Anything could get into one of those vans when the door is open – even something normally too short to climb into a big truck. With the door open, there was a little staircase, making it all too easy – and all too tempting – for me to climb aboard. And once inside, it was just a small matter to get into the big driver’s seat.

There I sat, playing with the steering wheel, staring out the gigantic windshield, down the hilly street that we lived on – the very steep hilly street. I’m not sure exactly when or how I managed to disengage the parking brake; I’ve probably repressed that memory. All I remember is feeling a slight sensation of motion, looking out the door at the sidewalk moving by, and thinking, “Uh-oh.”

The next thing I knew, I saw George tearing out of the front door of the house, his long, straight hair seemingly parallel to the ground as it flew behind him. He jumped through the open door and pushed me aside as he fell into the driver’s seat, his foot furiously searching for the brake pedal. He managed to stop the van before it crested the sidewalk at the bottom of the hill, and there’s really nothing more exciting that happened after that.

This memory, of course, has nothing to do with the Beatles – but in my head, as I replay it, somewhere I’m hearing Helter Skelter in the background. “When I get to the bottom, I go back to the top of the slide, / Where I stop, and I turn, and I go for a ride…” is right there, in the middle of this memory. I don’t know if it was actually playing on the van’s radio – probably not, because it would have been irresponsible of George to leave his keys in the ignition – or if I just associate the White Album with him and the van.

I was two and a half when that album came out. I have a very faint memory of George singing Rocky Raccoon to me – undoubtedly the inspiration for me to make that my sons’ bedtime song many years later. Of course, I hope I don’t carry the same sense of danger with me, and I know I never smelled like incense when I sang it to them.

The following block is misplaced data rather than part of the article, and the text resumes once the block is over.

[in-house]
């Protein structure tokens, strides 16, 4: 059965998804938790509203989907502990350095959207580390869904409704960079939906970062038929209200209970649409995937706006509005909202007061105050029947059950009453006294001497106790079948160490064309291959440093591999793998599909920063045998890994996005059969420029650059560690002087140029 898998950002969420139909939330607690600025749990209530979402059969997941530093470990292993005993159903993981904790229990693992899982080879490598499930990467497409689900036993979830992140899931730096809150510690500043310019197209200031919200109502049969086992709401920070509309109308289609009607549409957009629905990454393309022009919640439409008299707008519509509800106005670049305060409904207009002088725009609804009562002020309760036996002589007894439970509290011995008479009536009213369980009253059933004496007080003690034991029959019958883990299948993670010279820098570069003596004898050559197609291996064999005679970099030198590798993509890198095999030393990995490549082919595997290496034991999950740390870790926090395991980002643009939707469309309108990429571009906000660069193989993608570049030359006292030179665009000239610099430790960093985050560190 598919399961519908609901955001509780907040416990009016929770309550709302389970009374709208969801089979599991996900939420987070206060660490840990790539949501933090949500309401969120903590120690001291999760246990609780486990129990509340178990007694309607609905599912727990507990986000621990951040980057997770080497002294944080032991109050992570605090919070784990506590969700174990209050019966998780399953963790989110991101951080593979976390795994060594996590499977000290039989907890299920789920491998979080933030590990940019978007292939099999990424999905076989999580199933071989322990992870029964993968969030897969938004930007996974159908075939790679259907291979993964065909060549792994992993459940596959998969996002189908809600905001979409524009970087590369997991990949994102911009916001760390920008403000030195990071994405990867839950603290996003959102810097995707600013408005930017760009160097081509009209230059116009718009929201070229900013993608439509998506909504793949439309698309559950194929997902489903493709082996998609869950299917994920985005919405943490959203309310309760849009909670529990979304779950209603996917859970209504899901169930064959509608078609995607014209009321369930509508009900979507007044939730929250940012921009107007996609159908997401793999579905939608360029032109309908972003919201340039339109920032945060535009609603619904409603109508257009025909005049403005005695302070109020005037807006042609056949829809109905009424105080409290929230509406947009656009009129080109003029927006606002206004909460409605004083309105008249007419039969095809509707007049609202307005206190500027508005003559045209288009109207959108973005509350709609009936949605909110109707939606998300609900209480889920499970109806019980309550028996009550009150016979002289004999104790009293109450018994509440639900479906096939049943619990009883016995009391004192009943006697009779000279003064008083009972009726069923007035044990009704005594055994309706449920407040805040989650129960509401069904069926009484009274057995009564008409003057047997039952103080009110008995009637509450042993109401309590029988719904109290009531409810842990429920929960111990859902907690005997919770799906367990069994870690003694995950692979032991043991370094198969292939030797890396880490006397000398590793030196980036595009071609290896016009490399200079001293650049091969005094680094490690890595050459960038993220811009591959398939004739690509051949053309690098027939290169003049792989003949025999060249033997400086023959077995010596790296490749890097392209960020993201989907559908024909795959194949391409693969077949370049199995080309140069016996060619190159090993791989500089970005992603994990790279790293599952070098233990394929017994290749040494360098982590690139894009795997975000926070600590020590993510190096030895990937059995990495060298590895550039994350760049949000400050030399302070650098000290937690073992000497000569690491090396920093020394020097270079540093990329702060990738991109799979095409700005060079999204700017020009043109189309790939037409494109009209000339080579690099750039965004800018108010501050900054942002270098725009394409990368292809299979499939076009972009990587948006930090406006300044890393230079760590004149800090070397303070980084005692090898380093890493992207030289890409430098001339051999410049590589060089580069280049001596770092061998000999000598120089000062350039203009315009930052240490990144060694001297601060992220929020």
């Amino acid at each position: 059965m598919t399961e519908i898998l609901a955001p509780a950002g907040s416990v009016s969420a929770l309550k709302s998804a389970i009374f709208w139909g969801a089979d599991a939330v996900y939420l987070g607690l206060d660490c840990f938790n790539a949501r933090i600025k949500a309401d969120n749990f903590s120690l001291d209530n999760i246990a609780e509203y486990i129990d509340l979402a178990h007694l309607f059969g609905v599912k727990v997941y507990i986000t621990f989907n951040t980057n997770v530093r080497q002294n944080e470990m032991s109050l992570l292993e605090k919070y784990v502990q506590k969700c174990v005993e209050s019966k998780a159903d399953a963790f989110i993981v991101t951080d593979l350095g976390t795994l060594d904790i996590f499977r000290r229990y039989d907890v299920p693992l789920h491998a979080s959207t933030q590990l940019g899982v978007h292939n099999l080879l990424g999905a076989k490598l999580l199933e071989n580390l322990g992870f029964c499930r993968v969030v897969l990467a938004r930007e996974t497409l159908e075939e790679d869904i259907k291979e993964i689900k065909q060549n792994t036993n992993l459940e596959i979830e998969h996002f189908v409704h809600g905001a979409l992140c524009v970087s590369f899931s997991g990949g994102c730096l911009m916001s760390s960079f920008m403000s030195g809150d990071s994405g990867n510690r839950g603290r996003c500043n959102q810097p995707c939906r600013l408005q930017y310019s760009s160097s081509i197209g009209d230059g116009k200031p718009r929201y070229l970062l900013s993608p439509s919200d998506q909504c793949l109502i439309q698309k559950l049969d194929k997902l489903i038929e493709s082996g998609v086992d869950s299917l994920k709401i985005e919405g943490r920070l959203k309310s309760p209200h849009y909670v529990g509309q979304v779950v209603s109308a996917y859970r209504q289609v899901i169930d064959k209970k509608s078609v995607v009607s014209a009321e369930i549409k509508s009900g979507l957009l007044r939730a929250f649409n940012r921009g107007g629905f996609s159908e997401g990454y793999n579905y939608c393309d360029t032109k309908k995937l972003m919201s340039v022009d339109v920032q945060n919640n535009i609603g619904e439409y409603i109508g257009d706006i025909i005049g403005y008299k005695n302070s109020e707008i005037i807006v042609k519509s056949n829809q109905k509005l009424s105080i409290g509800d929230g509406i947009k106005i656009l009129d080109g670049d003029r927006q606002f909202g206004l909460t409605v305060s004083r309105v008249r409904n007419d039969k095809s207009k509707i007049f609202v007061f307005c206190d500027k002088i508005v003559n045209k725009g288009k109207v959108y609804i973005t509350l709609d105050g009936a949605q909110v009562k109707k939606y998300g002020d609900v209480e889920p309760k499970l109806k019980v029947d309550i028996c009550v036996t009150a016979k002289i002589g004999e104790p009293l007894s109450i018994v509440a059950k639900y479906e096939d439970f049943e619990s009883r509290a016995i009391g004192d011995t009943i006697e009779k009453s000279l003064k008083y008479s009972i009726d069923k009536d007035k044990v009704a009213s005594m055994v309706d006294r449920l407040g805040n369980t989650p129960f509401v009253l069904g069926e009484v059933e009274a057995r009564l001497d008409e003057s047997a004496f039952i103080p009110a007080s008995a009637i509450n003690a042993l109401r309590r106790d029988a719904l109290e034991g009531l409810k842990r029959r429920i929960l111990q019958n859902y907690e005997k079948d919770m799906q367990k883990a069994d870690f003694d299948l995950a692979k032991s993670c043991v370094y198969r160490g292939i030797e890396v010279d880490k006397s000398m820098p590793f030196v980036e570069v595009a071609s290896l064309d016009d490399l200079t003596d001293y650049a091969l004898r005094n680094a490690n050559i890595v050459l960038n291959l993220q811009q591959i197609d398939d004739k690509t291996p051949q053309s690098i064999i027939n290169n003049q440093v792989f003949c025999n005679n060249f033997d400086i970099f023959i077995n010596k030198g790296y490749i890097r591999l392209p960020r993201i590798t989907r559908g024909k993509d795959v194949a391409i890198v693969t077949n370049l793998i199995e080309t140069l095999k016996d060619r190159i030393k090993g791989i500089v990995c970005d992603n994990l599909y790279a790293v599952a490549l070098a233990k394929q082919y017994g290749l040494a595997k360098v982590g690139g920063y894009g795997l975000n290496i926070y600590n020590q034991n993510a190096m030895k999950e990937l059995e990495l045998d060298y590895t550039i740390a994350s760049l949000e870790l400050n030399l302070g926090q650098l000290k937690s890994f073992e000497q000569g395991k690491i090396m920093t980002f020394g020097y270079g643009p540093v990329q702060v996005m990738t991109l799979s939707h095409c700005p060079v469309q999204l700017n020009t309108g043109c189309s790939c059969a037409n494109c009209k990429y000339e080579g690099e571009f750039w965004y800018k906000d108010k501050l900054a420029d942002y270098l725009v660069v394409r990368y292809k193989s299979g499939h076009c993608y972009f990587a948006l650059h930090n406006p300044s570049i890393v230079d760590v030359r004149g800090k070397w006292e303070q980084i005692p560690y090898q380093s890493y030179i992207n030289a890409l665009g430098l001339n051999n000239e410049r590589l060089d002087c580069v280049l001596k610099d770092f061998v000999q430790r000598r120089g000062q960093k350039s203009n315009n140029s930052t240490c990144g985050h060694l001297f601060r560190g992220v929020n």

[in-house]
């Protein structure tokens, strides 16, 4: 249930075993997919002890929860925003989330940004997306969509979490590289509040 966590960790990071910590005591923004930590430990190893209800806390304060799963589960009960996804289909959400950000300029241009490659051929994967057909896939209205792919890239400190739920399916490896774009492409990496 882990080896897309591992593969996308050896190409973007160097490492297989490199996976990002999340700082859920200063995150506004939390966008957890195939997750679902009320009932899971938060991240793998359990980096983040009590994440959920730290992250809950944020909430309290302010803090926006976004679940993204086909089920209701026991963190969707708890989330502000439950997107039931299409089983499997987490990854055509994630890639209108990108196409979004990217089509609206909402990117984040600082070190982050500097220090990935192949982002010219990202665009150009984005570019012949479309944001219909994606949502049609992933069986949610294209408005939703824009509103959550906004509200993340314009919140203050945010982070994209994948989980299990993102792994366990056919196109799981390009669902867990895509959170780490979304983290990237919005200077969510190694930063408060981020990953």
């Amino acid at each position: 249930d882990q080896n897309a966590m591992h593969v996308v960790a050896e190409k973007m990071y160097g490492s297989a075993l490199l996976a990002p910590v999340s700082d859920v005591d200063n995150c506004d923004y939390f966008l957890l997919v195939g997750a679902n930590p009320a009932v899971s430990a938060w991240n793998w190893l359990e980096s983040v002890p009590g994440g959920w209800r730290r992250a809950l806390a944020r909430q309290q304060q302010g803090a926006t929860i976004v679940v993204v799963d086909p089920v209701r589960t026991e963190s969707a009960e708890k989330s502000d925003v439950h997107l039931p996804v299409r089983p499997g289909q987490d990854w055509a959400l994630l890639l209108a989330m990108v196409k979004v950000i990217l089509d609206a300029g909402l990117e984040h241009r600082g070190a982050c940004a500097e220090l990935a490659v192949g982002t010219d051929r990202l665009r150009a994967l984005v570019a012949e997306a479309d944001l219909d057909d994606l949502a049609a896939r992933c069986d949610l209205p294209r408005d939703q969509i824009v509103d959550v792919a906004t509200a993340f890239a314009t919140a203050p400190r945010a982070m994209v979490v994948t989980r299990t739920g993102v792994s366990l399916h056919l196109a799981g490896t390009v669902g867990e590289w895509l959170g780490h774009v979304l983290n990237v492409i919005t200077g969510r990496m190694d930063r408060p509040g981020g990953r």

Apparently, George’s friends used to come over to listen to the White Album, and I used to climb upstairs to listen to it with them. One of my sisters once told me George had a friend named Steve Funk who came over regularly to worship at the rotating altar, and that whenever I saw him at the door, I’d run around the house, squealing, “Steve Fuck! Steve Fuck id heah!”

George and Steve wore their vinyl out, and I took in every scratchy note. I remember seeing the sleeves for the White Album, Yellow Submarine, and Let It Be spread around George’s floor – can still see them very vividly. I relished the artwork on Yellow Submarine, particularly – after all, it was a cartoon.

And I loved the songs on it, from the mindlessly catchy All Together Now to the acidic It’s All Too Much, which was nevertheless tempered by a very cool horn arrangement at the end. But my favorite song was Hey Bulldog – I think I dug the wicked-sounding piano that opened it, and of course loved hearing Paul McCartney howl like a dog, bringing that fit of screaming, maniacal laughter from John Lennon. I loved every second of that song.

But then I forgot about it. I don’t know why. Maybe it’s because George moved out, leaving his albums behind on a shelf, where I didn’t know how to coax those marvelous sounds out of them. Or maybe I repressed all things Beatles after the near miss with the van.

A couple years later, we went to visit George at his house in the woods. When we pulled in, we saw a raccoon foraging around his wood pile. It looked up at us, then went right back to what it was doing. I was too young to pick up on any sort of threat, but I got the feeling my mom wasn’t happy at the fact that this raccoon didn’t seem visibly threatened by us. Until George rounded the corner, and picked the damn thing up.